It has created a system where there is a lack of accountability in the system. If anything, it encourages colleges and universities to proliferate and continue raising their rates in order to fund ever bigger facilities, staffs and offerings. I’m concerned that most institutions have lost sight of their reason for existence. I thought it was to educate students and, in the university setting, provide a platform for advanced research. I’m beginning to wonder if some administrations think that their prime reason for being is to raise money to fund an ever growing budget.
How do we move forward?
I’ll be the first to admit that I don’t have all the answers of how we move forward, but here are some starting points and suggestions that I would make.
1. Overhaul the elementary and secondary education systems
Instead of moving kids from one year to another based upon a curriculum that we developed a century ago, we need to rethink how we educate our children. Instead of a system that is geared toward removing passion and enthusiasm for learning, we should be helping our children identify their passions and provide a platform for them to pursue it.
2. Change society’s expectation of education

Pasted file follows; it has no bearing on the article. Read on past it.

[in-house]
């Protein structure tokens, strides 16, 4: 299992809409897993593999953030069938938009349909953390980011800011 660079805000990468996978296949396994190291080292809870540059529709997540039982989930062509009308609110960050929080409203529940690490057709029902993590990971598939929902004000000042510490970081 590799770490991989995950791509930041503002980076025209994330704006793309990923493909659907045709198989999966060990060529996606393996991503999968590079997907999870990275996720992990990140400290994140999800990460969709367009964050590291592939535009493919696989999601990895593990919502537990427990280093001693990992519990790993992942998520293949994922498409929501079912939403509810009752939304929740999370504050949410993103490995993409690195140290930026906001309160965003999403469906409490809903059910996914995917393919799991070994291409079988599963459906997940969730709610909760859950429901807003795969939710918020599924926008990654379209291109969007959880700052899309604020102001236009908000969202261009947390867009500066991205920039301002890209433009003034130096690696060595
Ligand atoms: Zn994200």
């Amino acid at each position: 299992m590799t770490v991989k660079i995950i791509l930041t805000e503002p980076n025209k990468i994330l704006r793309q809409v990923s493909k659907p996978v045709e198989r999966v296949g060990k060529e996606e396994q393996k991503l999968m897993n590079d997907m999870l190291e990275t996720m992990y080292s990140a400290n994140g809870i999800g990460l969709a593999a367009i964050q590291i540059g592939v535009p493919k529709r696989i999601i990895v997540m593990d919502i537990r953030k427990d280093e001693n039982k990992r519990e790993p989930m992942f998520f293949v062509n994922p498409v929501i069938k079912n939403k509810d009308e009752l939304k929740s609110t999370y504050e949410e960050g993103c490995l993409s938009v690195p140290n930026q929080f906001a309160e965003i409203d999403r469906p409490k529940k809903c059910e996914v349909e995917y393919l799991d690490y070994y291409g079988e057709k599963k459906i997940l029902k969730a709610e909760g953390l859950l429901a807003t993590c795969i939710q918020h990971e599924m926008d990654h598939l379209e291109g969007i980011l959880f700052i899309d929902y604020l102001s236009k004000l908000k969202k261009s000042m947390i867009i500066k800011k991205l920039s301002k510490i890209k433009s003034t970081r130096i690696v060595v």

Attending college should not be viewed as the only successful outcome of the education system. We need to change our “one-size-fits-all” approach to education and recognize that a successful outcome can be achieved in many different ways. Yes, for some that could be attending college to become a doctor, lawyer, engineer, architect or other knowledge worker profession, but there are a number of other professions which do not require a college degree. We need to make sure that those outcomes are also treated as successes.
3. Bring accountability to the college system
Implementing simple metrics such as placement rates for college graduates could be used to identify which colleges and universities are eligible for loans. In other words, if a college is failing to graduate its students and place them into the workforce, then they should be seen as high risk institutions and treated as such, either with reduced loan availability, higher interest rates, or shared risk by the institution. At a minimum, prospective students need to be made aware of the placement rates and risks of attending specific institutions so they can make better decisions about taking on the debt required to attend those schools.
In wrapping up this long post, I want to be clear that I am not against a college education. I still believe that education is absolutely critical to our society. I see it as the great class equalizer. Making education accessible is the best way to provide everyone with the opportunity to achieve their dreams.
However, we also need to recognize that a college education is not for everyone. There are many other educational alternatives such as trade schools, vocational schools and apprenticeships. For some reason, these are not held in high regard or glamorized like a college education. At the end of they day, these alternatives are just as valuable and important to our economy and society as those jobs that are filled by college graduates.